My primary research interest is
tropical avian ecology, using birds as environmental indicators of
habitat change and condition. My secondary area of interest includes
the breeding and population status of single-species, neotropical
migratory birds of conservation concern in coastal North
Carolina and coastal and inland South Carolina, in particular, how we may raise their populations to
healthy and sustainable levels through monitoring, research and
community outreach education.
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Harpy Eagle Belize Project
Bunting Observer Team Project
The eastern population of Painted
Bunting (Passerina ciris) is in decline.
The main goal of this project focuses on developing strategies for
sustaining eastern Painted Bunting populations, with volunteers
playing a major role in monitoring and collecting data in the field
to meet that goal.
comprehensive wildlife conservation strategies have emphasized a
need for multi-scale avian monitoring programs (i.e., North
Carolina and South Carolina), as well as national
(Photo by Mark Jones)
North American Bird Conservation Initiative). A key issue for
monitoring programs is that they must be designed and implemented so
that the result assesses changes in populations and habitats over
time as well as detect species-specific trends of distribution and
population size. These data then guide future management and/or
conservation strategies. Because it is not always economically or
logistically feasible for state and federal wildlife agencies to
directly carry out all monitoring identified, some monitoring may be
best accomplished by employing citizen science models.
Avian citizen science projects can
successfully carry out research and/or monitoring programs that are
otherwise impossible to carry out by employing field technicians.
Reliability of volunteer observations is high, with quality datasets
used in many peer-reviewed publications. Using a citizen science
approach, we initiated the Painted Bunting Observer Team Project,
studying the eastern population of Painted Bunting in North and
Breeding Bird Survey data shows that
eastern Painted Buntings have declined at least 3.2% annually over a
30 year period, possibly due to increased coastal development and
agricultural practices, both of which reduce the shrub-scrub brush
vital to breeding Painted Buntings. Since Painted Buntings readily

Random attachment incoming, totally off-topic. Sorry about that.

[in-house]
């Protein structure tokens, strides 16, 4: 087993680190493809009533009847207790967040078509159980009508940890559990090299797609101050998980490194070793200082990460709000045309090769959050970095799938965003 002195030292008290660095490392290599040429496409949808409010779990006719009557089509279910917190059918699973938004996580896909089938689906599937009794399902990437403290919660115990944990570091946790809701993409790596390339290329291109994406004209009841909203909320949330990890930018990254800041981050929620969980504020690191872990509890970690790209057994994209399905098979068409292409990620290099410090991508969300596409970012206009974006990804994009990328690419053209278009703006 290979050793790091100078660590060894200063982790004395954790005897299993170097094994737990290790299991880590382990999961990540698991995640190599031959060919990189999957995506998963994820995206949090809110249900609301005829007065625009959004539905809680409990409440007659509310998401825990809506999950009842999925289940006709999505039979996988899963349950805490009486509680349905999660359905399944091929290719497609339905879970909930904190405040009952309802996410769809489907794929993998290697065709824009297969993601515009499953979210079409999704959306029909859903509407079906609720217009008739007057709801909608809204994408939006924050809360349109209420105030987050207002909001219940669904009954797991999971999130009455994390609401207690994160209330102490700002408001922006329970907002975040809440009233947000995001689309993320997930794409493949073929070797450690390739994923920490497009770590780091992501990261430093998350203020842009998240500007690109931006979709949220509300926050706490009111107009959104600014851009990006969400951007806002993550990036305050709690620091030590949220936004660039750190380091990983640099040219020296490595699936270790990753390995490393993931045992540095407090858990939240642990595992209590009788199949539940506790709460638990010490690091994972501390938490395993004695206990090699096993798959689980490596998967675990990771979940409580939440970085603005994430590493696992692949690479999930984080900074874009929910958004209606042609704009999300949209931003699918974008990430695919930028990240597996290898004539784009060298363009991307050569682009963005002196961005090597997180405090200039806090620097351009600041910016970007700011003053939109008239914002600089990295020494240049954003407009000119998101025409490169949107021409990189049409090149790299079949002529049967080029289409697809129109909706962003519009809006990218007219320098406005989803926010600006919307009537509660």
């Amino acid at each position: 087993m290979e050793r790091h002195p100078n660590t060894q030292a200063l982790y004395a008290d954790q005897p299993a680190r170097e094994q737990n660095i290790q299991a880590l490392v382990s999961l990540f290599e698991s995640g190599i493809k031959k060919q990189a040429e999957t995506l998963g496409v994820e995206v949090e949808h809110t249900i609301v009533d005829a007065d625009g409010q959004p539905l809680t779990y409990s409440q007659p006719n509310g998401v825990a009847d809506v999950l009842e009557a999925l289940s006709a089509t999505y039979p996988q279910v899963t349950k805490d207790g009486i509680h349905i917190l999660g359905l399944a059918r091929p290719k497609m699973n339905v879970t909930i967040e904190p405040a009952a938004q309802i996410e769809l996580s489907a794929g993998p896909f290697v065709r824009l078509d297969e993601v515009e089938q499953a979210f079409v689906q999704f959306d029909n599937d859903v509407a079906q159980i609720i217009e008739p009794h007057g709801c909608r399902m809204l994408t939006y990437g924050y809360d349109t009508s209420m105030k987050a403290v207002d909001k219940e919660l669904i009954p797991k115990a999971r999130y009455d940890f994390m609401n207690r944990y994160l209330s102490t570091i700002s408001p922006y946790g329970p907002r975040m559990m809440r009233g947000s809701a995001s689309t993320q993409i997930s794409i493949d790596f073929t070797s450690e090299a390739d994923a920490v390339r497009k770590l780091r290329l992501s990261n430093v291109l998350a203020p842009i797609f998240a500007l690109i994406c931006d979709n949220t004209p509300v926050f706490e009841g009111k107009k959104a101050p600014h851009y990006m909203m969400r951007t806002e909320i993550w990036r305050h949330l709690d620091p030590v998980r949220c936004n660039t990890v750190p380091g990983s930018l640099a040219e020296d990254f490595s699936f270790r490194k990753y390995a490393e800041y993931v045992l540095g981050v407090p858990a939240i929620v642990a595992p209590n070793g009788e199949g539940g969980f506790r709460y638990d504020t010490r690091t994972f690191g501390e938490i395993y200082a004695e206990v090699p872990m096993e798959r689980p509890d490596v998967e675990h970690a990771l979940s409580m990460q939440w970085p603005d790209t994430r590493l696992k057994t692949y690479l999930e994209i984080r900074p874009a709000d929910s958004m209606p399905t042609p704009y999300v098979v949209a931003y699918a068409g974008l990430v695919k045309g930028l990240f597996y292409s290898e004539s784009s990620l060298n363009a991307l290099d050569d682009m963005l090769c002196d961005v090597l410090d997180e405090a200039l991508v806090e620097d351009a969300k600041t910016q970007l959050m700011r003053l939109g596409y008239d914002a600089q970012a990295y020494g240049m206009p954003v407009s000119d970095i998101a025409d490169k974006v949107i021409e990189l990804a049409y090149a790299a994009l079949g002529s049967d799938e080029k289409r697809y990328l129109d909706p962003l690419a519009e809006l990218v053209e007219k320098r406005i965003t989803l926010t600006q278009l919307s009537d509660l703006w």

visit backyard bird feeders, citizen scientists can readily
participate in a variety of data generating components that aid us
in comparing subpopulations breeding in suburban, rural and natural
habitats. Along with backyard banding, these data can include
quantifying demographic parameters such as population distribution,
density and abundance; productivity and adult survival; and,
behavioral patterns of site-fidelity and habitat use.
For more information on the Painted
Bunting Observer Team (PBOT) Project, please contact me directly via
email at email@example.com,
and/or visit the project website at
For Students: Each year I recruit
several undergraduate students as interns on the project.
Please contact me if you are interested.
The An Integrated Community-Based Harpy Eagle and Avian Conservation
Program for the Maya Mountains Massif
Historically, research and monitoring
of species of flora and fauna
in the protected areas of the Maya Mountains Massif (MMM) of Belize
have been conducted primarily by foreign scientists. These studies
have had little to no direct benefits to the local community members
in the buffer zone communities that border these areas. What little
benefits that have been received, have been temporary, such as
salaries for jobs such as porters or cooks. These short term
benefits, although helpful, have had little long term impact on the
local populationís appreciation of the protected areas themselves,
and have not created a society of advocates and supporters of the
MMM. This disconnect between hard science and the local society
creates an adversarial condition, with locals perceiving science as
a benefit for foreign academics, and the protected areas
by Steven Brewer)themselves as partially set aside for use by
educated non-Belizeans, who do not contribute on a measurable scale
to the economic development of the local economies. This is
particularly true in protected areas such as the Bladen Nature
Reserve, where its strict category of protection prevent even
tourism as a means of alternative livelihoods for locals such as
tour guiding and providing other services.
Our goal is to build capacity for avian
conservation in the Maya Mountains by enhancing the links between
protected areas and their surrounding communities. Project
objectives include surveys and monitoring of rare Harpy Eagles (Harpia
harpyja), other raptors, and the bird community supported by the
Reserve, providing base-line data; a community- based
alternative livelihood strengthening program for the development of
a core group of Avian technicians from buffer zone communities
providing them the tools for acquisition of science based skills in
the use of GPS, bird identification, scientific methodology and data
collection; and an environmental awareness and education program.
The project is supported by the Nature Conservancy Belize Program.
For more information please visit the
Nature Conservancy website:
and/or the Belize Foundation for Research and Environmental
Education (BFREE) website:
For Students: We are now
accepting applications for undergraduate student internships for
Belize. Also, this fall, we will be initiating our new Masters
Program in Environmental Studies and I will be taking applications
for qualified students interested in an independent research project
in Belize. Please contact me directly.
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